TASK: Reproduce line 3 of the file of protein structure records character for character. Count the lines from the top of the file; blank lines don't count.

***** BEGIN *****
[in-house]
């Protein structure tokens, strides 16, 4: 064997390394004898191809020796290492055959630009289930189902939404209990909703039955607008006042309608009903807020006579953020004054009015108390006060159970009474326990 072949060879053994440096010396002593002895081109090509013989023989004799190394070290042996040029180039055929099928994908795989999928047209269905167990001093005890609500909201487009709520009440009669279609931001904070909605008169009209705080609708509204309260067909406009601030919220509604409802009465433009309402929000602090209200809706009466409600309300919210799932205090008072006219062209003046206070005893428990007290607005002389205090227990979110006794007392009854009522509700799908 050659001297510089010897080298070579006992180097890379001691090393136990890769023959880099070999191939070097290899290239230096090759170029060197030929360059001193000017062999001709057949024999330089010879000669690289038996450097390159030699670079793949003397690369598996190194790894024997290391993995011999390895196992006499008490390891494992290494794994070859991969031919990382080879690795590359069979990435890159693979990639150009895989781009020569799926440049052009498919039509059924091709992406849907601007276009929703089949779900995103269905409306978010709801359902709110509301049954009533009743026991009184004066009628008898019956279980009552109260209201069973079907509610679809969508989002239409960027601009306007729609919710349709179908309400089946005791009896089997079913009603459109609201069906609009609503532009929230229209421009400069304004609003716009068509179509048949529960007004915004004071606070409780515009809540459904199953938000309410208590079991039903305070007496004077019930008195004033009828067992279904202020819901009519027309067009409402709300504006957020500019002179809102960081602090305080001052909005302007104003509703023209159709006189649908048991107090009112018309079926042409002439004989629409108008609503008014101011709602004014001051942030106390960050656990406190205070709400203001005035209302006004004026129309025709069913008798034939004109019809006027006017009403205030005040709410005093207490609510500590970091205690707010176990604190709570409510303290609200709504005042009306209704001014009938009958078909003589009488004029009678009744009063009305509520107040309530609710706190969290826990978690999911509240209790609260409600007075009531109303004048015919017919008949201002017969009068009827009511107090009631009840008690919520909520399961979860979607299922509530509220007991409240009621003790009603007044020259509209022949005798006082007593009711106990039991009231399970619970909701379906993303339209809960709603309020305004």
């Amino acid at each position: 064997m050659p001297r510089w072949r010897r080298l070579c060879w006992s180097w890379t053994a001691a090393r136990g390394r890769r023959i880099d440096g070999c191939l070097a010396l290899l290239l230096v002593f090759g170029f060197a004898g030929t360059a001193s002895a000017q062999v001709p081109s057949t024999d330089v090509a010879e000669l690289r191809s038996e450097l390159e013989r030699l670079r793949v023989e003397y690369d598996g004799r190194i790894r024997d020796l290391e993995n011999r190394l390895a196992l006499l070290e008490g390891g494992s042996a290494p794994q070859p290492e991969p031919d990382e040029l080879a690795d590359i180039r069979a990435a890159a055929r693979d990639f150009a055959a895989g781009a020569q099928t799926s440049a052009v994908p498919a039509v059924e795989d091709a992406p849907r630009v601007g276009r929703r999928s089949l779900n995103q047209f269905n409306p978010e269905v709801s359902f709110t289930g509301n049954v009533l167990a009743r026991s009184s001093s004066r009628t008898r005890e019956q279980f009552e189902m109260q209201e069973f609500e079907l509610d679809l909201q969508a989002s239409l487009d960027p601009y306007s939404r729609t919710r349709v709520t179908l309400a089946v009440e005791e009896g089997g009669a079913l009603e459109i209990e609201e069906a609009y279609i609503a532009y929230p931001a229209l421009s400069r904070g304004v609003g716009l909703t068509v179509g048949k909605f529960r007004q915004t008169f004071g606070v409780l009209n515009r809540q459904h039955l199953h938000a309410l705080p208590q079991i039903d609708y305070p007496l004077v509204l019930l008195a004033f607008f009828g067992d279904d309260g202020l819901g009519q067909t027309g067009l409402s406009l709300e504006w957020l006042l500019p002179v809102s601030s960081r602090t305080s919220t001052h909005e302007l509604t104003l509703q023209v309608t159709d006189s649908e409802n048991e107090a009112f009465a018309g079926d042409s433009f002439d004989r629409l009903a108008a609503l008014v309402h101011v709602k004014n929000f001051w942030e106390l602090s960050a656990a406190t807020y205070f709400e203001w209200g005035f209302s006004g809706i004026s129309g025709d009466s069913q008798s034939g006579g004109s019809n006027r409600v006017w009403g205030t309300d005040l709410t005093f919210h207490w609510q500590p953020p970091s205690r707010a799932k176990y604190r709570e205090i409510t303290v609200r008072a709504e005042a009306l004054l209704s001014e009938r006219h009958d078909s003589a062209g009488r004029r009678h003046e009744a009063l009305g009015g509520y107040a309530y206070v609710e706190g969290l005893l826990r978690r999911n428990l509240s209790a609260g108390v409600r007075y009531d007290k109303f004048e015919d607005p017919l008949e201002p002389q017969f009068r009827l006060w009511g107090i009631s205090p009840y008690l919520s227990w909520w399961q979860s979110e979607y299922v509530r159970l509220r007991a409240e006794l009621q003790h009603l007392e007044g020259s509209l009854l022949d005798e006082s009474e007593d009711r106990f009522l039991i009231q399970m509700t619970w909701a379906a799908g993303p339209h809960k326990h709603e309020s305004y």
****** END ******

């Amino acid at each position: 064997m050659p001297r510089w072949r010897r080298l070579c060879w006992s180097w890379t053994a001691a090393r136990g390394r890769r023959i880099d440096g070999c191939l070097a010396l290899l290239l230096v002593f090759g170029f060197a004898g030929t360059a001193s002895a000017q062999v001709p081109s057949t024999d330089v090509a010879e000669l690289r191809s038996e450097l390159e013989r030699l670079r793949v023989e003397y690369d598996g004799r190194i790894r024997d020796l290391e993995n011999r190394l390895a196992l006499l070290e008490g390891g494992s042996a290494p794994q070859p290492e991969p031919d990382e040029l080879a690795d590359i180039r069979a990435a890159a055929r693979d990639f150009a055959a895989g781009a020569q099928t799926s440049a052009v994908p498919a039509v059924e795989d091709a992406p849907r630009v601007g276009r929703r999928s089949l779900n995103q047209f269905n409306p978010e269905v709801s359902f709110t289930g509301n049954v009533l167990a009743r026991s009184s001093s004066r009628t008898r005890e019956q279980f009552e189902m109260q209201e069973f609500e079907l509610d679809l909201q969508a989002s239409l487009d960027p601009y306007s939404r729609t919710r349709v709520t179908l309400a089946v009440e005791e009896g089997g009669a079913l009603e459109i209990e609201e069906a609009y279609i609503a532009y929230p931001a229209l421009s400069r904070g304004v609003g716009l909703t068509v179509g048949k909605f529960r007004q915004t008169f004071g606070v409780l009209n515009r809540q459904h039955l199953h938000a309410l705080p208590q079991i039903d609708y305070p007496l004077v509204l019930l008195a004033f607008f009828g067992d279904d309260g202020l819901g009519q067909t027309g067009l409402s406009l709300e504006w957020l006042l500019p002179v809102s601030s960081r602090t305080s919220t001052h909005e302007l509604t104003l509703q023209v309608t159709d006189s649908e409802n048991e107090a009112f009465a018309g079926d042409s433009f002439d004989r629409l009903a108008a609503l008014v309402h101011v709602k004014n929000f001051w942030e106390l602090s960050a656990a406190t807020y205070f709400e203001w209200g005035f209302s006004g809706i004026s129309g025709d009466s069913q008798s034939g006579g004109s019809n006027r409600v006017w009403g205030t309300d005040l709410t005093f919210h207490w609510q500590p953020p970091s205690r707010a799932k176990y604190r709570e205090i409510t303290v609200r008072a709504e005042a009306l004054l209704s001014e009938r006219h009958d078909s003589a062209g009488r004029r009678h003046e009744a009063l009305g009015g509520y107040a309530y206070v609710e706190g969290l005893l826990r978690r999911n428990l509240s209790a609260g108390v409600r007075y009531d007290k109303f004048e015919d607005p017919l008949e201002p002389q017969f009068r009827l006060w009511g107090i009631s205090p009840y008690l919520s227990w909520w399961q979860s979110e979607y299922v509530r159970l509220r007991a409240e006794l009621q003790h009603l007392e007044g020259s509209l009854l022949d005798e006082s009474e007593d009711r106990f009522l039991i009231q399970m509700t619970w909701a379906a799908g993303p339209h809960k326990h709603e309020s305004y």